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Lawmakers to get crash course on wind farm PILOT deals 

Lawmakers in Jefferson County are about to get a crash course in wind farms and the revenue they generate.

Tomorrow, the Board of Legislators will meet with Syracuse attorney Kevin McAuliffe, who specializes in payment in lieu of taxes (PILOT) agreements relating to wind projects.

Because there are a number of wind farm proposals in the county, lawmakers are looking into ways PILOT programs can be structured.

In any PILOT deal with a wind farm developer, money is paid to the county, school districts and municipalities where the turbines are located.

Legislature Chairman Ken Blankenbush said he’d like to see a uniform PILOT deal – a one-size-fits-all package for every wind company.

He wants the payment split to be evenly.

Blankenbush represents Watertown, where you probably won’t ever see a windmill.

Meanwhile, Mike Docteur represents Clayton and Cape Vincent. Developers have approached those two towns about building wind farms.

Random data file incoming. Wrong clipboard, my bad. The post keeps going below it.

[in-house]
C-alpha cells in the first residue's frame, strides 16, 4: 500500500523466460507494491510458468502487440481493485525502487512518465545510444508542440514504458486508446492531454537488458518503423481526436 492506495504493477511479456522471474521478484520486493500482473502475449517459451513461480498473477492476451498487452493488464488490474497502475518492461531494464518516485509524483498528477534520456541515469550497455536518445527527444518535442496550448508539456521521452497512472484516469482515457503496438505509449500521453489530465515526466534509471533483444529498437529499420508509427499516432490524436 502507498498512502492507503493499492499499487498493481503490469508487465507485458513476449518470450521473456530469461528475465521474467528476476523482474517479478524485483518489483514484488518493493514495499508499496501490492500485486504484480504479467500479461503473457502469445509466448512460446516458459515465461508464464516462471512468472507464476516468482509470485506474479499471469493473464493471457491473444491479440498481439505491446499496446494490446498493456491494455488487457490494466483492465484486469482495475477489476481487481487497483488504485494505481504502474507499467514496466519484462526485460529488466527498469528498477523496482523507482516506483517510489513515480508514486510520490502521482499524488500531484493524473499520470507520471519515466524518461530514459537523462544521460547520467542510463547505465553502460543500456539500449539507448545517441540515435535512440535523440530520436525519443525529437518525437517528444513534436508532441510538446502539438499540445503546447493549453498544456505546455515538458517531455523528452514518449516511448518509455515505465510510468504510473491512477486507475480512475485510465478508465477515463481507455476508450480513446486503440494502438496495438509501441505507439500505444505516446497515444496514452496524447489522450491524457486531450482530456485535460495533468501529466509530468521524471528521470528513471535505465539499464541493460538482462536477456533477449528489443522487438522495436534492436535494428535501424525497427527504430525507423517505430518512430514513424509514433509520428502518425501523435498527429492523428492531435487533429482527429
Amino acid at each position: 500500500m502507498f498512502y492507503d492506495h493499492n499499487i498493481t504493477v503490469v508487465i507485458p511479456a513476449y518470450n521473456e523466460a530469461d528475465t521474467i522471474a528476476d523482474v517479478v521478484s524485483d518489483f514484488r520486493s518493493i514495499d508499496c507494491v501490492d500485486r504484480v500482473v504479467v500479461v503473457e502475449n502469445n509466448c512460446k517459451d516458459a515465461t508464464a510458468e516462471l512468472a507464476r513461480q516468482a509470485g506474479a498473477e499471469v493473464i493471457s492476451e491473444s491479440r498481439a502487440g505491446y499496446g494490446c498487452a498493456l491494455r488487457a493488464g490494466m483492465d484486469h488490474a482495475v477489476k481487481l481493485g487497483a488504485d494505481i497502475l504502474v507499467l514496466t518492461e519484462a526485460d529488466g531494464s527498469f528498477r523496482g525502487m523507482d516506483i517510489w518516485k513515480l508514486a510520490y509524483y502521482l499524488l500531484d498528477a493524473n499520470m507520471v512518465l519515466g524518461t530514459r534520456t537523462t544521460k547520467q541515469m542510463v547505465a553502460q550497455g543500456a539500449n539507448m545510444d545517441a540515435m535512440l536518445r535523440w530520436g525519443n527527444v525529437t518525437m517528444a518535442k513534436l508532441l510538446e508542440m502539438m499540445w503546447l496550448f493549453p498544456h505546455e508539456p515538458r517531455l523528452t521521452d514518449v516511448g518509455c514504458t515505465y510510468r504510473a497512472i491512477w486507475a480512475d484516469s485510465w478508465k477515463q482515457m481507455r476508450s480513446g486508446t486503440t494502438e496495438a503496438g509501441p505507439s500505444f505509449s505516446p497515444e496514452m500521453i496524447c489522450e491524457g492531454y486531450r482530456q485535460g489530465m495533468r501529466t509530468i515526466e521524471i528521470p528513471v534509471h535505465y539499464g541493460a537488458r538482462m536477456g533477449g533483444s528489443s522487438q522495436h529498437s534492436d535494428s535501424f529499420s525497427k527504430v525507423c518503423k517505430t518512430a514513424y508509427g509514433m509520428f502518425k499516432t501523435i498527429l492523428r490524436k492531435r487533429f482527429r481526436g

“It would be nice to have one cookie-cutter type approach for wind farm development, but…the cost of putting up a turbine in the town of Clayton on relatively flat land next to highways is fairly easy compared to putting a turbine up on say Galloo Island where the logistics are much more complicated. Therefore, that turbine company would have much more revenue or profit that…they would have to share through the PILOT program,” said Docteur (R. – District 1).

The meeting will be held by the county’s Finance and Rules Committee.

Blankenbush said it will be way for all lawmakers to educate themselves on the PILOT process and discuss the pros and cons of various deals.


4 February 2008

This article is the work of the source indicated. Any opinions expressed in it are not necessarily those of National Wind Watch.

The copyright of this article resides with the author or publisher indicated. As part of its noncommercial educational effort to present the environmental, social, scientific, and economic issues of large-scale wind power development to a global audience seeking such information, National Wind Watch endeavors to observe “fair use” as provided for in section 107 of U.S. Copyright Law and similar “fair dealing” provisions of the copyright laws of other nations. Send requests to excerpt, general inquiries, and comments via e-mail.

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